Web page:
Combining the oral literary form with the sophisticated style bestowed on the world by the ancient Greek poets, Mr Agema has described for us a lyrical universe in BRING OUR CASKET HOME: Tales one shouldn’t tell. The collection is so enjoyable that I went through the over sixty poems in about three hours. The poet deploys all the usual poetic devices to good effect even as he constantly unfolds a menacing world where evil is the ‘unchangeable’ and yearning the burden of mortality which is after all nothing but a mere casket.

The poet does not renounce the world like a grieving Arthur Schopenhauer, but like that majestic German thinker he sees the possibility of

some consolation in the endeavour of loving. Superb poems like Down Pathos’ Path, Concealed Mysteries, Bring Our Casket Home (the greatest poem in the collection) and Journeys to After (possibly the most beautiful poem in the collection) invite us to wonder at what lies beyond life.

Long list of Association of Nigerian Authors Prize for Poetry 2013

Long list of Association of Nigerian Authors Prize for Poetry 2013

Like the Spanish poet Unamuno, Agema shudders at the thought that memory may be lost in the silence of eternity, when the physical casket of the body is abandoned by something in man that surpasses this casket. The relentless questioning of the poet with the subtle suggestiveness of the possibility of answers in the active living of life is often reminiscent ofLangston Hughes.

In the poem Grave we find remote echoes of Hughes. ‘Where do our dreams go? In what transit/do they jump out leaving us?/Does the reality of now/ indeed our dreams drown?’ The collection is an ambitious one from a young man who has his finest years of productivity ahead of him. A number of the poems are world class, holding your attention from begining to end with the force of sublimity. Yet Agema does not sustain this sublimity in many of the poems, such that we often find very ordinary stanzas cohabiting with inspired stanzas. But then such inconsistency is a sign of growth. The poet is fond of using double exclamation mark, a wholly unnecessary linguistic rascality. Mr Agema, one exclamation mark will carry the whole weight of this sad world that you have admirably painted on the canvas of the poet’s soul. From here we believe you will go further and add several feet to the height you have now attained, when you offer the literary world a second collection.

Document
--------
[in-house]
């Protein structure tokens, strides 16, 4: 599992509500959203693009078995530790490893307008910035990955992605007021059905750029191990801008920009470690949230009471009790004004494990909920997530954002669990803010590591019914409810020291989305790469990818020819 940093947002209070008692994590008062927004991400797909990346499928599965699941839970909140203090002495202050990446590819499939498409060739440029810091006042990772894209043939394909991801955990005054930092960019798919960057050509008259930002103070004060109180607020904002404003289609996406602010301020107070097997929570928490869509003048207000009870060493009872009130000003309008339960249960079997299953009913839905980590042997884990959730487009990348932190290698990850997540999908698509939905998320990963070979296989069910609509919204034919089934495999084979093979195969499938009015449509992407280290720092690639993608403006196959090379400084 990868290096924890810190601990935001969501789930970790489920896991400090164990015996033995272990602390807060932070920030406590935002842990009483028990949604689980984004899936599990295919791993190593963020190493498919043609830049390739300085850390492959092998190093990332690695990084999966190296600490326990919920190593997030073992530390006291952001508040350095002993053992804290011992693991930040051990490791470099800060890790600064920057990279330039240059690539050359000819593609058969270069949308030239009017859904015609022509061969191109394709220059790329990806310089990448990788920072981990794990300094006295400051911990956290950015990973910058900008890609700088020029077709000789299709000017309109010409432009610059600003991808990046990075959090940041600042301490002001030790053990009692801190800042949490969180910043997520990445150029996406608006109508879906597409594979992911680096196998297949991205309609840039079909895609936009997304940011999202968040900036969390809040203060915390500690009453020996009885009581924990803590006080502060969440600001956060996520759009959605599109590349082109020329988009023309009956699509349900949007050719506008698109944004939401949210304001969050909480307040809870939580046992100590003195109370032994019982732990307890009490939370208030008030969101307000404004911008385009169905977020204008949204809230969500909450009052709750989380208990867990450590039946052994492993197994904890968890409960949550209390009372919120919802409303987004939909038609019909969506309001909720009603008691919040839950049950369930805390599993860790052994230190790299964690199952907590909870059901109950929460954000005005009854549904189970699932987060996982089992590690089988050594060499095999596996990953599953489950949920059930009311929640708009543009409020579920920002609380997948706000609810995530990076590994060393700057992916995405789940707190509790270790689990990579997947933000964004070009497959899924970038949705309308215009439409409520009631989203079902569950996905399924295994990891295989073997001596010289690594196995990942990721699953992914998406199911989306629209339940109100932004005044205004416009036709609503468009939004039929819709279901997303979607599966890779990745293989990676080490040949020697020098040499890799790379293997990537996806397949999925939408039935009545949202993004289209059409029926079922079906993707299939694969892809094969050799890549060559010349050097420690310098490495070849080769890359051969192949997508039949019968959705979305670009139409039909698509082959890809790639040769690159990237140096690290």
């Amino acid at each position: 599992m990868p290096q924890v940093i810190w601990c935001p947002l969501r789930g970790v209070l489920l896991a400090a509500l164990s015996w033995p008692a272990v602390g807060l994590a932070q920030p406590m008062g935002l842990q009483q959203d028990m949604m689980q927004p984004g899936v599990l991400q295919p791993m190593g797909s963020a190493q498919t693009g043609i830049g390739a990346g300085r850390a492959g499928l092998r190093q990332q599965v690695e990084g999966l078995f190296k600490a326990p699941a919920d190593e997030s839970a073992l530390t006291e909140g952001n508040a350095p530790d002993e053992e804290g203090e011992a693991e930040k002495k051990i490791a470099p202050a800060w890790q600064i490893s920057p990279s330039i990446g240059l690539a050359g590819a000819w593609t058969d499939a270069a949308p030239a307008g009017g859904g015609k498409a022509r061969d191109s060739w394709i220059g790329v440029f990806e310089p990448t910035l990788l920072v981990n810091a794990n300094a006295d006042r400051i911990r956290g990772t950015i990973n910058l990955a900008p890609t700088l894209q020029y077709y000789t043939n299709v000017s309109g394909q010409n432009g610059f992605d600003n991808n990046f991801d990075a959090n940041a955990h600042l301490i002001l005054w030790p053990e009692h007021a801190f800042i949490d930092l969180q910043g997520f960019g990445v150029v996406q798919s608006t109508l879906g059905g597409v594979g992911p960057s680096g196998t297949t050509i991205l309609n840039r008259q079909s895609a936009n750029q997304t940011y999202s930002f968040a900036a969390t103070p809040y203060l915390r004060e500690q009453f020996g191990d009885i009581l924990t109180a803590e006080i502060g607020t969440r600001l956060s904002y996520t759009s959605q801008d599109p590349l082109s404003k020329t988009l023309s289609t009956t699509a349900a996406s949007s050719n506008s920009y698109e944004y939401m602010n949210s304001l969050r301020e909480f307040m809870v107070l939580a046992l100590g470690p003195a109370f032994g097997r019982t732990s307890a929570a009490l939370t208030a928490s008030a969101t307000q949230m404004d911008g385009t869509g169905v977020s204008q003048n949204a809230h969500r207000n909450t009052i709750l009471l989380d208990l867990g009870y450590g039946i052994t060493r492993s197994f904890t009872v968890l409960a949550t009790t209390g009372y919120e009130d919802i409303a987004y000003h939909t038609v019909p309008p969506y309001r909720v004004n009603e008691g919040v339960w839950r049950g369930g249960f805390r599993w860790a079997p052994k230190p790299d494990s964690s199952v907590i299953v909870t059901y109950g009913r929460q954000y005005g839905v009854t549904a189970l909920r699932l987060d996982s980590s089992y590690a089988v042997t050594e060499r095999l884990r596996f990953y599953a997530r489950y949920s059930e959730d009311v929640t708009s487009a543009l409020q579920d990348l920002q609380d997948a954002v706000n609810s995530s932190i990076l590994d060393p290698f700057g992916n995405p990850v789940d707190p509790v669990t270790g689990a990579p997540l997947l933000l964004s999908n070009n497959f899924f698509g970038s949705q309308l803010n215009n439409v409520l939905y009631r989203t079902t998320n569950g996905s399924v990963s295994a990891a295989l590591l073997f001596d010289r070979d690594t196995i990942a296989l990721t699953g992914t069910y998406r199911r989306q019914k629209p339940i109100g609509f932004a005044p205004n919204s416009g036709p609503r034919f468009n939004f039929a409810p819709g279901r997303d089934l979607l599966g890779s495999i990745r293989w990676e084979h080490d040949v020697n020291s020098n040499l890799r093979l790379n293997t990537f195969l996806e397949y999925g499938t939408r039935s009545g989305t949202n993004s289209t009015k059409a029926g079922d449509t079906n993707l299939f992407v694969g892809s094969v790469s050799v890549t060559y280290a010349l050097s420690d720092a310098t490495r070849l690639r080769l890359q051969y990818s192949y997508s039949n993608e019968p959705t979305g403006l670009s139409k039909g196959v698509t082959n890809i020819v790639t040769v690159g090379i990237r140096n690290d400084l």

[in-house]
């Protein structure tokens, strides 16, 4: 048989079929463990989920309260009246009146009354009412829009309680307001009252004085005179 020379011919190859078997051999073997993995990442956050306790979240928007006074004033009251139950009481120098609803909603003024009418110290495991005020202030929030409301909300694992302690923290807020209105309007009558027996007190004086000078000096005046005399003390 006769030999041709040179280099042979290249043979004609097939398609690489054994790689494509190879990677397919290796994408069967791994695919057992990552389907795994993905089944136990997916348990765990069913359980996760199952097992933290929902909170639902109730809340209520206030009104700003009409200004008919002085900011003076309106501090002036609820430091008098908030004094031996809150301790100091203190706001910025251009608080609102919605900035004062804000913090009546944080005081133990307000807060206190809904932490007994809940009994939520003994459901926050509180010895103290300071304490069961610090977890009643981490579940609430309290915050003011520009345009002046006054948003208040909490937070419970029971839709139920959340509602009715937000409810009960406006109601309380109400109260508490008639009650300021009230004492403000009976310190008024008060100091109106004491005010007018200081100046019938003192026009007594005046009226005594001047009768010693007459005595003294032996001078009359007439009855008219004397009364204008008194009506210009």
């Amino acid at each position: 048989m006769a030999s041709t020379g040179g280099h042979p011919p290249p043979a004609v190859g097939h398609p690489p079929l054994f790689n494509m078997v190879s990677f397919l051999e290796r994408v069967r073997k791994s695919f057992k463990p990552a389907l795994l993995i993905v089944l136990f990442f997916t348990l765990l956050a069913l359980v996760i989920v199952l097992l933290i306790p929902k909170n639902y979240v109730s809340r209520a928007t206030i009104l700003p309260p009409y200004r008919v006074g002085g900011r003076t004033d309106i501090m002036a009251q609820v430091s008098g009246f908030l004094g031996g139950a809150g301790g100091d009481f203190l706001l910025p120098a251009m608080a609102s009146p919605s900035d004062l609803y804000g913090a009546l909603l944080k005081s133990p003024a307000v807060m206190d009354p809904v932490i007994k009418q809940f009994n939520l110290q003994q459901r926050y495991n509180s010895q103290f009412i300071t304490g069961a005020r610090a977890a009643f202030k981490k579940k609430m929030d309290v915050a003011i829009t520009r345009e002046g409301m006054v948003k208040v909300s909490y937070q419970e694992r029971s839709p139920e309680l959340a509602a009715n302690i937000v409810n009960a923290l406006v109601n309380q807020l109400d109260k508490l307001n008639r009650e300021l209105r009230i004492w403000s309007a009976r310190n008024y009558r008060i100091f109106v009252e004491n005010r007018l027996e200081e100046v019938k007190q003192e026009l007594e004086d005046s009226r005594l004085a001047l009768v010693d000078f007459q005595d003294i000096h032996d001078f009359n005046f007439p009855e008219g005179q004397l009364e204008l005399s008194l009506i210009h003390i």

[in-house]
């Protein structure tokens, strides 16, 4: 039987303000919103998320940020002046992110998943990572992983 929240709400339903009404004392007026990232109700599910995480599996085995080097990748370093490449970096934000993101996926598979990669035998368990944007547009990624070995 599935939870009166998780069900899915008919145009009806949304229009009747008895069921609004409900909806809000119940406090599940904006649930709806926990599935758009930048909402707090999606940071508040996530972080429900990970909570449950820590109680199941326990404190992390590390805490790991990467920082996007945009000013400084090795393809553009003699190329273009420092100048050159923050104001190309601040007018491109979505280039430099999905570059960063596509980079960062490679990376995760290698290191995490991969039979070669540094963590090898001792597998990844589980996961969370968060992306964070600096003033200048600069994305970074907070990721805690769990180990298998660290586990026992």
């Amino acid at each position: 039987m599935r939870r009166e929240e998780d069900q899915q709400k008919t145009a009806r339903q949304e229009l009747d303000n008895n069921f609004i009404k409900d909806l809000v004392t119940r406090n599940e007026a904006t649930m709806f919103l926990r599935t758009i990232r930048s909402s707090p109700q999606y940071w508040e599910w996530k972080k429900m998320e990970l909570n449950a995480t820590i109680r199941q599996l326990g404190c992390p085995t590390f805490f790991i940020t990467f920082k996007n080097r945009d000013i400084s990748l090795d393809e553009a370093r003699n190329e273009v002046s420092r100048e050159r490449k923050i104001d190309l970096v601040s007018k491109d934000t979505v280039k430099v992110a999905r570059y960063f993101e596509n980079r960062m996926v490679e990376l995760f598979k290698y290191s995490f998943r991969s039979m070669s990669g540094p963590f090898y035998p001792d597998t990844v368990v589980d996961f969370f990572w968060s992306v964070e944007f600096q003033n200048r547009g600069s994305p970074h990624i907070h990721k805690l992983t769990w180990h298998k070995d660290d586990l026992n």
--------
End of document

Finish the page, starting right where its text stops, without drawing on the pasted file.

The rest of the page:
Ada Agada is the author of the novel, The Anxious Life. He is also a philosopher, poet and critic. He is currently researching on a philosophical work that would leave a mark in the world. Ada is a leading voice and moderator of the online forum of the Benue ANA (Association of Nigerian Authors).





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Some all-rounded writer with the wits to turn anything and everything to words with inspiration... cheering to glory and on...


  1. Fiddlesticks Su’ I lost my comment!

    I have to agree with your eloquent friend, I believe he would be if I was to hear him speak,lol Yes, Caskets has got to be the most brilliant collection of poetry I own.

    I love everyone single poem I’ve read so far, each evoking such feelings that I’ve often had to pause and come back later.

    A poetry freak I’m not, sadly I’m not familiar with a name or two here, but Mr Agada’s write up is evident you are indeed in the write(right) profession Su’ 🙂

    Did he say linguistic rascality? hehehehe, could not have said it better myself!


    1. No wahala na! Joining to put but good and evil compliments … Hmmm. No rascality o! Thanks for the thumbs 😉 … We can only get better. Now, let’s see ADAORA quick so we know what we can make of certain real ‘rascalities’ 😉


        1. Very funny! Rascality isn’t gender biased o! It is only age specific in some contexts…not this one! Glad you enjoyed reading it. Ada sure knows how to get around with words particularly extempore.


  2. I should add that the double exclamation (and in my mind three) are a personal style… and no, they wouldn’t carry the same effect to me if they were anything less than more than one. (I think I discussed that once…)
    My first collection was meant to be titled ‘Second Collection: Shrine Tale’ … so, seeing the last line made me smile. Well done.


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